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What Is Body Mass Index?

What Is Body Mass Index?

Do you wonder if your weight is normal, or if it's excessive for your height? Calculating your Body Mass Index (BMI) can help you find out.

Body Mass Index (BMI) is a number calculated from a person’s weight and height. BMI is a reliable indicator of body fatness for people. BMI does not measure body fat directly, but research has shown that BMI correlates to direct measures of body fat, such as underwater weighing and dual energy x-ray absorptiometry (DXA). BMI can be considered an alternative for direct measures of body fat. Additionally, BMI is an inexpensive and easy-to-perform method of screening for weight categories that may lead to health problems.

BMI is used as a screening tool to identify possible weight problems for adults. However, BMI is not a diagnostic tool. For example, a person may have a high BMI, but in order to determine if excess weight is a health risk, a healthcare provider would need to perform further assessments. These assessments might include skinfold thickness measurements, evaluations of diet, physical activity, family history, and other appropriate health screenings.

The correlation between the BMI number and body fatness is fairly strong; however the correlation varies by sex, race, and age. These variations include the following examples:

  • At the same BMI, women tend to have more body fat than men.
  • At the same BMI, older people, on average, tend to have more body fat than younger adults.
  • Highly trained athletes may have a high BMI because of increased muscularity rather than increased body fatness.

It is also important to remember that BMI is only one factor related to risk for disease. For assessing someone’s likelihood of developing overweight- or obesity-related diseases, the National Heart, Lung, and Blood Institute guidelines recommend looking at two other predictors:

  • The individual’s waist circumference (because abdominal fat is a predictor of risk for obesity-related diseases).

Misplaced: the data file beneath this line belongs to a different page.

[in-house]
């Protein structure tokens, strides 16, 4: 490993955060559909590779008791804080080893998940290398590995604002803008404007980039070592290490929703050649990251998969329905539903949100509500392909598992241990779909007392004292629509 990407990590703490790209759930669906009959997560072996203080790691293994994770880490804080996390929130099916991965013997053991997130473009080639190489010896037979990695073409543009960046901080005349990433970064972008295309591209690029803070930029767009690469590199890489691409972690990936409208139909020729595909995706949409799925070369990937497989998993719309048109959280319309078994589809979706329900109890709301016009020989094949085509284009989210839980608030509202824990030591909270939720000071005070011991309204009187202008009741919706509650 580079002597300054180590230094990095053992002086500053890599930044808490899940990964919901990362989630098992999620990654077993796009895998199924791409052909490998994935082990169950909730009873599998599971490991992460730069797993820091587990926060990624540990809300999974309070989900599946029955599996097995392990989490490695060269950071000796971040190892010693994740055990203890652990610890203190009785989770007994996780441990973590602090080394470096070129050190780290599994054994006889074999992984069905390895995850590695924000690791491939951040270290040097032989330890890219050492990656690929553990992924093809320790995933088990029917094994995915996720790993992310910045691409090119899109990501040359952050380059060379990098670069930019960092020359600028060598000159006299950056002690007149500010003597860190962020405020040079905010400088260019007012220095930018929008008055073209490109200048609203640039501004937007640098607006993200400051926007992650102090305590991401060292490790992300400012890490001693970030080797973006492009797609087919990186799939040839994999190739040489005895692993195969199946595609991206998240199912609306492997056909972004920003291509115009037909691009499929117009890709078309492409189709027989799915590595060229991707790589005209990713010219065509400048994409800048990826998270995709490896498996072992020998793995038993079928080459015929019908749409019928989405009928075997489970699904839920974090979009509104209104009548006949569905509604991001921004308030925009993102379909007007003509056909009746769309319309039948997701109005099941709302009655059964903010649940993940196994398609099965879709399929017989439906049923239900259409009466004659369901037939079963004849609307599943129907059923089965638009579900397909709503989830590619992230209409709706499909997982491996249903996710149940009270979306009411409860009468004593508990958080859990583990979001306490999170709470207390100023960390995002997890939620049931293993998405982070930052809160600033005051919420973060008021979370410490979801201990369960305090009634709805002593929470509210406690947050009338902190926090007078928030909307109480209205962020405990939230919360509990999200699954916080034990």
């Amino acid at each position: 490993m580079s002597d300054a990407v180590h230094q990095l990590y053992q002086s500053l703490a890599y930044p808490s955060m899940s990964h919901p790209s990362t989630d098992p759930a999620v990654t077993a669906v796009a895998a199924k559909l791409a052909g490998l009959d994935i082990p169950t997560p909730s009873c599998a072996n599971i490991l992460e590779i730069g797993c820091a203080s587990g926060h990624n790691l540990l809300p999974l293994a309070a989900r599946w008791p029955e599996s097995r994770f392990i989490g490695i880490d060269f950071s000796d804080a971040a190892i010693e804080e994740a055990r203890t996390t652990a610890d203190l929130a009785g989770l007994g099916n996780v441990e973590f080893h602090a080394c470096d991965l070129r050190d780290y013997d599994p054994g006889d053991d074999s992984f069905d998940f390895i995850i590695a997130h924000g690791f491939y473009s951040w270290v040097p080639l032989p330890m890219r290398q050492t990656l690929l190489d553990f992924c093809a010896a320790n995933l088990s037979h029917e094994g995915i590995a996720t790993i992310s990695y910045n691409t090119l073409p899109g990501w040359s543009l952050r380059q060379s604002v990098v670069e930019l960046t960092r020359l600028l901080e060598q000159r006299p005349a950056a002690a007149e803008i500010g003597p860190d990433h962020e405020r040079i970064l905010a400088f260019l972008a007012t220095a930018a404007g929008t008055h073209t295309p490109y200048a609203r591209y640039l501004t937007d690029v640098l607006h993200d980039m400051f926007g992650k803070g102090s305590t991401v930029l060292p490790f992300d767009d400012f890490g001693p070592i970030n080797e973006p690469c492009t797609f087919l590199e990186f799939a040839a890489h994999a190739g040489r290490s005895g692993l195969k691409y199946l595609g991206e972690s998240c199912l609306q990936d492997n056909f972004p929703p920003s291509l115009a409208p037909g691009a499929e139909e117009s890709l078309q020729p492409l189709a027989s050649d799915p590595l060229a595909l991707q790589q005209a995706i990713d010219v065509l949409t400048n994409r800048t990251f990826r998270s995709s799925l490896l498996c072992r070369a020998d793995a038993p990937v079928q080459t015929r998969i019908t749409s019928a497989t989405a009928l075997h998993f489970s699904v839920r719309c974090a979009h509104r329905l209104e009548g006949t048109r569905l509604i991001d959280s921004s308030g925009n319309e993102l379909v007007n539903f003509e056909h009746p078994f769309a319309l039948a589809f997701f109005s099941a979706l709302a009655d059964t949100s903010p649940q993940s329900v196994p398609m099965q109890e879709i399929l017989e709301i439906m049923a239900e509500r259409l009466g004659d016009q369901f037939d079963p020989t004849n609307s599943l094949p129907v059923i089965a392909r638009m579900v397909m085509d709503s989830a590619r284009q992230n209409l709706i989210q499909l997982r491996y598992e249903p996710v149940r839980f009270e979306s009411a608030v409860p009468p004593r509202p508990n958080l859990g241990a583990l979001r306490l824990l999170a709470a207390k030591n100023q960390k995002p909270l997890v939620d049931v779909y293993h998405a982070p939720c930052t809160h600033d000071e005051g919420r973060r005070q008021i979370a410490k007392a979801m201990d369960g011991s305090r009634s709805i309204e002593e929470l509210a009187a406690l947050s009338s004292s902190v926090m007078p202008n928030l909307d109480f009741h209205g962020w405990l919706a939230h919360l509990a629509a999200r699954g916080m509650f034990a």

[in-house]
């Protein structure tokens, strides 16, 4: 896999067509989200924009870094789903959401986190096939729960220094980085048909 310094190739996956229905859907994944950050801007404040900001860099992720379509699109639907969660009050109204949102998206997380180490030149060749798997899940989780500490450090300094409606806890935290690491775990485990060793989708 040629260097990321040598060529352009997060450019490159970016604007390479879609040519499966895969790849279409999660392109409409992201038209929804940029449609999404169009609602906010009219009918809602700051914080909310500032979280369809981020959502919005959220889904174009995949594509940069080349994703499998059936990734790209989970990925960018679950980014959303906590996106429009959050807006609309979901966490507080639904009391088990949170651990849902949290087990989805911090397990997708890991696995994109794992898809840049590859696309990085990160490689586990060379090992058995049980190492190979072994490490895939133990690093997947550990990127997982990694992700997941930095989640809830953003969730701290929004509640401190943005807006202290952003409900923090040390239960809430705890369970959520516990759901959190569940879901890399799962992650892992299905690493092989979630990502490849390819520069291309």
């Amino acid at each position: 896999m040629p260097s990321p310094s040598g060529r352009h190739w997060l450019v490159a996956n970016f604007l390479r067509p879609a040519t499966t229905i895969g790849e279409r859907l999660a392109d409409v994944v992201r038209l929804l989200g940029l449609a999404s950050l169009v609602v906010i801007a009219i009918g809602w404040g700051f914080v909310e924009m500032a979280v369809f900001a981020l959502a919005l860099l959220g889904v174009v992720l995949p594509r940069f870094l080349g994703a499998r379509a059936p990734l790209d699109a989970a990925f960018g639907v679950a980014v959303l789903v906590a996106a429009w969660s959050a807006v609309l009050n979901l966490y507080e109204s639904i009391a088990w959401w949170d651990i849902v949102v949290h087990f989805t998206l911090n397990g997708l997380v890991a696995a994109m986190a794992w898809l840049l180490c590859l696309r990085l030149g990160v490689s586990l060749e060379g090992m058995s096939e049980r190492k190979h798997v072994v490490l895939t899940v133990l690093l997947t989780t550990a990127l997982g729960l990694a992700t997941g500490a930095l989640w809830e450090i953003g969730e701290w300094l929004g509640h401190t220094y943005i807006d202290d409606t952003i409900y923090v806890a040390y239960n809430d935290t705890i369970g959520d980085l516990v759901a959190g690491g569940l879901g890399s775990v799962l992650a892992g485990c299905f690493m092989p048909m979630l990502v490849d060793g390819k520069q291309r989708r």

• Other risk factors the individual has for diseases and conditions associated with obesity (for example, high blood pressure or physical inactivity).

The following table, taken from the National Institute of Health Publication, The Practical Guide: Identification, Evaluation, and Treatment of Overweight and Obesity in Adults, shows the body weight categories based on BMI and waist circumference, and the indicated relative risk of disease associated to each category. Note that the risk increases considerably in people with a BMI above 30.

Classification of Overweight and Obesity by BMI, Waist Circumference, and Associated Disease Risk*

 

BMI 

(kg/m 2)

 Obesity Class

  Disease Risk

(Relative to Normal Weight and Waist Circumference)

 Disease Risk

(Relative to Normal Weight and Waist Circumference)

     

 Men </= 40 inches (</=102 cm)

Women </= 35 inches (</= 88 cm)

 Men >40 inches (>102 cm)

Women >35 inches (> 88 cm)

 Underweight  <18.5  

 -

 -

 Normal**  18.5-24.9              

 -

 -

 Overweight  25-29.9         

Increased

 High

 Obesity  30-34.9                               
35-39.9 
 

 I

II

 High

Very High

Very High

Very High

 Extreme Obesity  40 or more         

  III

Extremely High

 Extremely High

*Disease risk for type 2 diabetes, hypertension, and cardiovascular disease

**Increased waist circumference can also be a marker for increased risk even in people of normal weight

If you have calculated your BMI and have been classified as underweight, overweight or obese, you should consult with your health care provider for an additional assessment of your weight and health status.

Sources:

 

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